“When you become certain of who you truly are, you can be present in the world with confidence. The way you see yourself is the main determining factor of the way others will perceive you. If you enter a room feeling that you are not worthy of being noticed, people will often behave as if you were invisible. People who enter a room feeling confident project energy, causing others to turn around and acknowledge their entrance.”
–Ingrid Collins, author of A Year of Spirituality–A Seasonal Guide to New Awareness
I remember a conversation I had with a former co-worker at one of a old jobs. She was a heavyset African-American woman who was known for her direct tone and loud mouth. I didn’t talk to her very much because of those two factors and–unless I needed something–avoided her at all costs. Well anyway, the secretary was sick and I filled in for her to make extra money. I sat at the front desk, studying for one of my classes when she came up to the desk out of nowhere. I attempted to avoid all eye contact as she picked up one of my books and asked:
“Who’cho studyin’ at schoo?”
“Wha’cho goin’ to go to schoo’ fo’?”
“To be a sex abuse therapist.”
“Oh…you too quiet. You gotta speak up to do that kinda work.”
That’s when I finally looked up. “What do you mean by that?”
She placed my book back on the desk. “I watch you all the time. You keep yo’ head down, you don’t talk to nobody. You do stick up for yo’self when you need to, but I never hear you talk. If you goin’ to do something like this, I gotta have confidence.”
I told her that wasn’t the case and that I speak when I need to. Internally, I felt this woman was out of bounds and–with the exception of the cook–I avoided everyone in that motherfucker. However, as I reflect on that conversation, I realize that she is not the only one who noticed my lack of that one human ingredient: Confidence.
Having little to no confidence has been one of the reasons why I just let shit happen at times. It plays into my procrastination, my silence and my being a semi-loner. People whom I thought were my friends lied to me and–though I don’t trust them to hold my hand–they’re usually kept around for the sake of someone else. Furthermore, my first sponsor and in a 12-Step program I’m involved with usually criticized me for being “too sensitive” when I stood up for myself against her and her then live-in boyfriend. And my Dark Passenger told me they were right at the time (granted, if this were to happen today, I would be getting a new sponsor!) If you hated me, it was my fault and I somehow deserved it. If you slept with me and left, I was a dumb whore and you found someone else better than me. No one could be trusted because you would try to use my weaknesses against me. Shit, even my BOSS is telling me that–though I’m improving at my job, I need more confidence.
Everything in me wants to experience the sweet joy of walking into a room, only to have it explode with my presence. But something inside of me recoils from my own light the majority of the time because–if I show myself–I don’t know what’s gonna go down. And as a Sex Abuse Counselor, I can’t bask in the Shadows anymore. Not like I used to.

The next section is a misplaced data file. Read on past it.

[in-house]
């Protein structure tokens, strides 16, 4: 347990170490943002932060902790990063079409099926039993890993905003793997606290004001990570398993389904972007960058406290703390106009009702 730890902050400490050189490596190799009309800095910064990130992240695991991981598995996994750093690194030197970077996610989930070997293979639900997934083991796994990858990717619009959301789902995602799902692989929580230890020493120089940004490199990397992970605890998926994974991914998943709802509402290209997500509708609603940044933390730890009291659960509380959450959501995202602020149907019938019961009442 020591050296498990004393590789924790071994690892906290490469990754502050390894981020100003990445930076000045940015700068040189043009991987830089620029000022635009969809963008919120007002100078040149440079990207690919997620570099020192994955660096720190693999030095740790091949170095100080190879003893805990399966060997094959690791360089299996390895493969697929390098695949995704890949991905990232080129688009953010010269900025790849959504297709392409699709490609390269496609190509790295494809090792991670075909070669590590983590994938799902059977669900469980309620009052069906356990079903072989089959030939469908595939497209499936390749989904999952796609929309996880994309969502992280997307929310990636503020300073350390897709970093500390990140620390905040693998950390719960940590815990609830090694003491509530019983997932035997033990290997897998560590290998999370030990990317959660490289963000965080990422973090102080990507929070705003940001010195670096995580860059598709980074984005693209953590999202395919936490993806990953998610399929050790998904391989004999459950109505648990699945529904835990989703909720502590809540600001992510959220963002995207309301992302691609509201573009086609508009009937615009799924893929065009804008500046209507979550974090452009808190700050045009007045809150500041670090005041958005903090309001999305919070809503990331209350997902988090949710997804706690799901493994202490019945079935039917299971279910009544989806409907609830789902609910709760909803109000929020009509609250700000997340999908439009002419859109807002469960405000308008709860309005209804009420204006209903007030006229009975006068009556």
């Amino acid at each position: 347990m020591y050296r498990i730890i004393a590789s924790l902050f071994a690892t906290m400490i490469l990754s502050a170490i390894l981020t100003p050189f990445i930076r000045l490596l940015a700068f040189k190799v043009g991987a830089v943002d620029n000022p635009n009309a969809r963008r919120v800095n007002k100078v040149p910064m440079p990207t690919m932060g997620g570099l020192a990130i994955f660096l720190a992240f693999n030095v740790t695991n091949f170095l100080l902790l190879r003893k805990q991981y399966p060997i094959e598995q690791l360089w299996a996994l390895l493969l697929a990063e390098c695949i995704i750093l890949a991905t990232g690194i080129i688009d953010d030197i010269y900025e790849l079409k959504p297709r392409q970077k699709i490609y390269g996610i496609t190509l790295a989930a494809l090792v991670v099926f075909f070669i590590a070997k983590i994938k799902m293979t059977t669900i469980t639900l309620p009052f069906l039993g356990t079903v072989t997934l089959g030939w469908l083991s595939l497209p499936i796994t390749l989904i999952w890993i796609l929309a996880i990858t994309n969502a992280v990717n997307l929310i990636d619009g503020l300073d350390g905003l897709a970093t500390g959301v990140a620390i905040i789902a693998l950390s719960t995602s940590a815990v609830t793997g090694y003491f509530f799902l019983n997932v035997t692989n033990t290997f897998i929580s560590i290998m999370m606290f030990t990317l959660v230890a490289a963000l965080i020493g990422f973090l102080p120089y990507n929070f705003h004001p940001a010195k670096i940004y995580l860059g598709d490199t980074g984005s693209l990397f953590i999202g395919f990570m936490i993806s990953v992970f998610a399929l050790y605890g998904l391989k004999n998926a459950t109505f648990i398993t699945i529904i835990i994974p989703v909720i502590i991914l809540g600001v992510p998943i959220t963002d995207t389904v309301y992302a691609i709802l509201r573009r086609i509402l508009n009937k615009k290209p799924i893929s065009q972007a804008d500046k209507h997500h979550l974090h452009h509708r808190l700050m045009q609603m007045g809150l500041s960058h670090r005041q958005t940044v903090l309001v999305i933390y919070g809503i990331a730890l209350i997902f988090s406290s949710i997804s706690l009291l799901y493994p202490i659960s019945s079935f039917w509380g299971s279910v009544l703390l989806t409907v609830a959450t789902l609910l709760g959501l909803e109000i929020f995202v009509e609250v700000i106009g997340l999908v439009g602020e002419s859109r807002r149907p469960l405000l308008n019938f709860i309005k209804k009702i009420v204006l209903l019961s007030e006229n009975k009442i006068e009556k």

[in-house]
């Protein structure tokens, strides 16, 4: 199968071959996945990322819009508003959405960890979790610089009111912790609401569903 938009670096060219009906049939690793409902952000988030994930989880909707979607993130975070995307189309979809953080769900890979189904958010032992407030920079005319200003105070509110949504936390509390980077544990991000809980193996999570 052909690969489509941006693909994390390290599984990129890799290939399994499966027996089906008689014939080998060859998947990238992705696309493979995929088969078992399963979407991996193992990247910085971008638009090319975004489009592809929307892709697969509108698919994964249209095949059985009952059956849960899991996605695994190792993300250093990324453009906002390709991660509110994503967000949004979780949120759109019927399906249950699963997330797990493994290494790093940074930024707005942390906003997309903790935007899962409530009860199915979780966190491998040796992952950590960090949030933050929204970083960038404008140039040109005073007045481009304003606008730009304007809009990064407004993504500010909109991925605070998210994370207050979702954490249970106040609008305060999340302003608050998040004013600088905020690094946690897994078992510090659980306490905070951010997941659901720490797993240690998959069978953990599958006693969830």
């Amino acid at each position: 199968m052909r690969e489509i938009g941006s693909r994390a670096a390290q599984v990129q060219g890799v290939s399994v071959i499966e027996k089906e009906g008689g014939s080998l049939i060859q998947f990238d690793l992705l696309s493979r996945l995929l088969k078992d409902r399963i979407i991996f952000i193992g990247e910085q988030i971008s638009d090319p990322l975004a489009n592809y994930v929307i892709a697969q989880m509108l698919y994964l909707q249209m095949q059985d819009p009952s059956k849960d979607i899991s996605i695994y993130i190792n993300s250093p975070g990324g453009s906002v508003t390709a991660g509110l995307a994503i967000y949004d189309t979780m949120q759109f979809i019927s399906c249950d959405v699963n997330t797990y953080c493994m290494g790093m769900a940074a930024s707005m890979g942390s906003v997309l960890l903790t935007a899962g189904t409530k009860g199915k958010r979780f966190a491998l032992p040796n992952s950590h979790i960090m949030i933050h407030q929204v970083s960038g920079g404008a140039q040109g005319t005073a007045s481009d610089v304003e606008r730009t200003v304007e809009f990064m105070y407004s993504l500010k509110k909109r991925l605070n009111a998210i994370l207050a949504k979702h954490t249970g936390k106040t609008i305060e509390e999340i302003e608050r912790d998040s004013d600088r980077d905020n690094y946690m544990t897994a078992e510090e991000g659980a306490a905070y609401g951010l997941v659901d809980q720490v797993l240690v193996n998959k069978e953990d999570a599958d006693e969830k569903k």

I usually tell you, Dear Reader, that this type of thinking is typical of trauma victims who have been criticized harshly for being who they are. But I also have to add also that finding/obtaining/maintaining confidence is a life time gig. It doesn’t stop once you have an “Aha” moment or when you grow the balls to tell someone go the fuck on somewhere. Your confidence doesn’t stay stuck to you when you sing in front of an audience for the first time. The fear always comes back and it’s usually much stronger the next time. The only tune that changes is the WAY we handle situations that used to shake our confidence. When we overcome that, we stand tall on the shoulders of giants. But we must not sit on our laurels because something is going to come up and thus having to continue to grow.
For instance, I don’t care what people think of me on most days anymore, but I still have the fear of losing someone to an argument gone out of hand–no matter who started. But I handle it differently because I know that a true friend would never make you feel like shit for their own amusement. Be that as it may, I am usually intimidated by class work and my overall performance, so I have no confidence in my ability to learn. That’s something that stems from being called “stupid” by my mom and overcoming this is something I seriously have to work on.
I understand that we’re going to have our heads down sometimes, but don’t let it get to the point where you believe you are able to tie your shoes without feeling like a fuck up. Seek programs like Dialectical Behavioral Therapy, which teaches core mindfulness and how to step back to look at the world logically. Surround yourselves with TRUE FRIENDS. Step outside yourself and do volunteer work. Add to your world by adding to that of others (note: remember to set boundaries when doing the last step). But most of all, always remember that your feelings and thoughts are not fact. I can’t even tell you how much drama I caused myself because I everyone was out to control me, having the “need” to either fight, fly or freeze.
I may sound like a hypocrite when I say this, but don’t let the Darkness catch you and if it does, don’t let it have you for very long. We can’t play and live in the Light otherwise.
Huh…I see that co-worker had a point after all.
Collins, I (2003). A Year of Spirituality: A Seasonal Guide to New Awareness. London, England: MQ Publications Limited.